It is trite to say that practice makes perfect. By the same token, lack of exposure to certain areas of practice
will invariably result in a deterioration of skills. It is for this reason that most, if not all, professions require their
members to engage in continuing education and to complete a reвentry program after absences exceeding a
preвdetermined time. In some provinces, continuing competence is a legislated requirement.
Pharmacy technicians are no different. Their practice is commonly confined to a hospital or retail setting,
where different skills and competencies are required. Thus a retail pharmacy technician will be unlikely to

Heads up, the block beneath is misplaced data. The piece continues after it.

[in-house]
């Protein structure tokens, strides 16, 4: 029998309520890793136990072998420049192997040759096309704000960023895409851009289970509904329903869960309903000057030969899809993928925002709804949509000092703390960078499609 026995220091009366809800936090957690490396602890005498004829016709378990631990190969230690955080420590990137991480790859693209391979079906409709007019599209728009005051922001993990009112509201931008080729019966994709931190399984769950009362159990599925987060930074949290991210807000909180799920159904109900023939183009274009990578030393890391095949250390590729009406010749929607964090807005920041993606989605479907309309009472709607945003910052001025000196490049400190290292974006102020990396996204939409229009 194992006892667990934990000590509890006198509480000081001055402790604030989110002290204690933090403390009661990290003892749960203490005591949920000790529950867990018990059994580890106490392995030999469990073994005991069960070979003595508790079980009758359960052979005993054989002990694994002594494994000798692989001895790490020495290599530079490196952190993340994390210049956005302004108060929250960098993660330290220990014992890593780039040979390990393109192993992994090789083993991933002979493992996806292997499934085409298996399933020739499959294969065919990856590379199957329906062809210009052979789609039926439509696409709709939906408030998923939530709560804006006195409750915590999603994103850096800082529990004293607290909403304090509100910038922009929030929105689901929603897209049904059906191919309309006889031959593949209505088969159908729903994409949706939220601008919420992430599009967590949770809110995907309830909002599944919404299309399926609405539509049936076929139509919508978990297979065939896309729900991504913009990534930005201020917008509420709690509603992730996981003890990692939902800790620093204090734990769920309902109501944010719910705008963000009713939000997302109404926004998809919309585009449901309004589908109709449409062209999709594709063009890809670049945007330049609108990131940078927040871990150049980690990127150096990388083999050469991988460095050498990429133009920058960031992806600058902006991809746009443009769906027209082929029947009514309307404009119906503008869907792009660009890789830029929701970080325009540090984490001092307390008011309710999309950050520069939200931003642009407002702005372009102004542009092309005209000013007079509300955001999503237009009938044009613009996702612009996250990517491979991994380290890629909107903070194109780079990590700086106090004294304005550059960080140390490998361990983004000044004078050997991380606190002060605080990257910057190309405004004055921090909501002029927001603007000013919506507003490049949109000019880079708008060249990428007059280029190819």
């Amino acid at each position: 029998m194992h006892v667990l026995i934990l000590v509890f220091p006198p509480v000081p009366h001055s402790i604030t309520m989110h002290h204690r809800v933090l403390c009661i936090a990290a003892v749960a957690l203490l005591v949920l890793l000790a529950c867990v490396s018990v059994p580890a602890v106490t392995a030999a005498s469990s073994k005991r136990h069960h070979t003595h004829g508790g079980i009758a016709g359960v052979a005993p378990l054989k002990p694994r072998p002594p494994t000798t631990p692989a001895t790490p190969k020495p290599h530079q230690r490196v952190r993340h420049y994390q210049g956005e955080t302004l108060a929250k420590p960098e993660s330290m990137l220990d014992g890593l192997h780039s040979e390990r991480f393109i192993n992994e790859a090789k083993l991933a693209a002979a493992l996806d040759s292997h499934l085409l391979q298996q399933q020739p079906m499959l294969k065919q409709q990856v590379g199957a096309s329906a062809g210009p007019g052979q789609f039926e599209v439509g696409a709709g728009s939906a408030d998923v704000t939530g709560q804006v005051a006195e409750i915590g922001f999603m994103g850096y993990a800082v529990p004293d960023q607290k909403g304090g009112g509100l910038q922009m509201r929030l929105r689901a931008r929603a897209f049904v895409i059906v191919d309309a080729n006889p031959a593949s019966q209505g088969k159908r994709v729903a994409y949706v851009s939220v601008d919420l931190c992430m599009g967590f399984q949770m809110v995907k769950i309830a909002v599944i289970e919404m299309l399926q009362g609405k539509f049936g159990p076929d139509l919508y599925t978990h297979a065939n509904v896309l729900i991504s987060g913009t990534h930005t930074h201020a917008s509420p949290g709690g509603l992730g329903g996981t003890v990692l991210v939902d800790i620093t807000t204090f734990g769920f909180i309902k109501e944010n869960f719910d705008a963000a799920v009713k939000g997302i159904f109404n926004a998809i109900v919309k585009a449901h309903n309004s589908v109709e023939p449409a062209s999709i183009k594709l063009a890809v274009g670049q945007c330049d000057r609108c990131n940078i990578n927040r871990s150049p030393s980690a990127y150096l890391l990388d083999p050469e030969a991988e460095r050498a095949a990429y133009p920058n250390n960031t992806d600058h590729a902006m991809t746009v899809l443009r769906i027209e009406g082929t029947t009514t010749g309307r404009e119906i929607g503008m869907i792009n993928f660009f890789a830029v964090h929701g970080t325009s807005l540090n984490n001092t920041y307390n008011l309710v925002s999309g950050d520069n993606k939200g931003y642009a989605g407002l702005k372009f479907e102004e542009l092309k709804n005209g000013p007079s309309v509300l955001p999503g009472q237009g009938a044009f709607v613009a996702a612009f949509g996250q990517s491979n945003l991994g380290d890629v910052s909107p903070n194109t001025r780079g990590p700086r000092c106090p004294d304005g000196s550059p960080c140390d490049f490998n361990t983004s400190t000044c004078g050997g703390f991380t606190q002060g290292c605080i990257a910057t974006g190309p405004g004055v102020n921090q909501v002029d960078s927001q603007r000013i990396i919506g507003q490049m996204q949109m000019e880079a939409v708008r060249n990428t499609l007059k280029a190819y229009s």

participate in sterile preparation, for example, and would not be expected, nor would it be practical, to
maintain that competence. Nevertheless, he or she is quite competent to practice within the retail
environment.
Our members suggest that a practice permit that would restrict a technician to the setting in which he or she
has been working would adequately meet the needs of the profession and protect the public. Such conditional
practice permits are authorized in various provincial legislative Acts regulating health professionals. At most,
an evaluation process that covers their practice setting would more effectively and efficiently determine
competence without jeopardizing public health.
Our members suggest that such a circumscribed evaluation, coupled with a practice permit that would restrict
them to that setting, would be much more appropriate than the comprehensive evaluation. Should a
technician then elect to change to a practice setting not covered by the conditional permit, then additional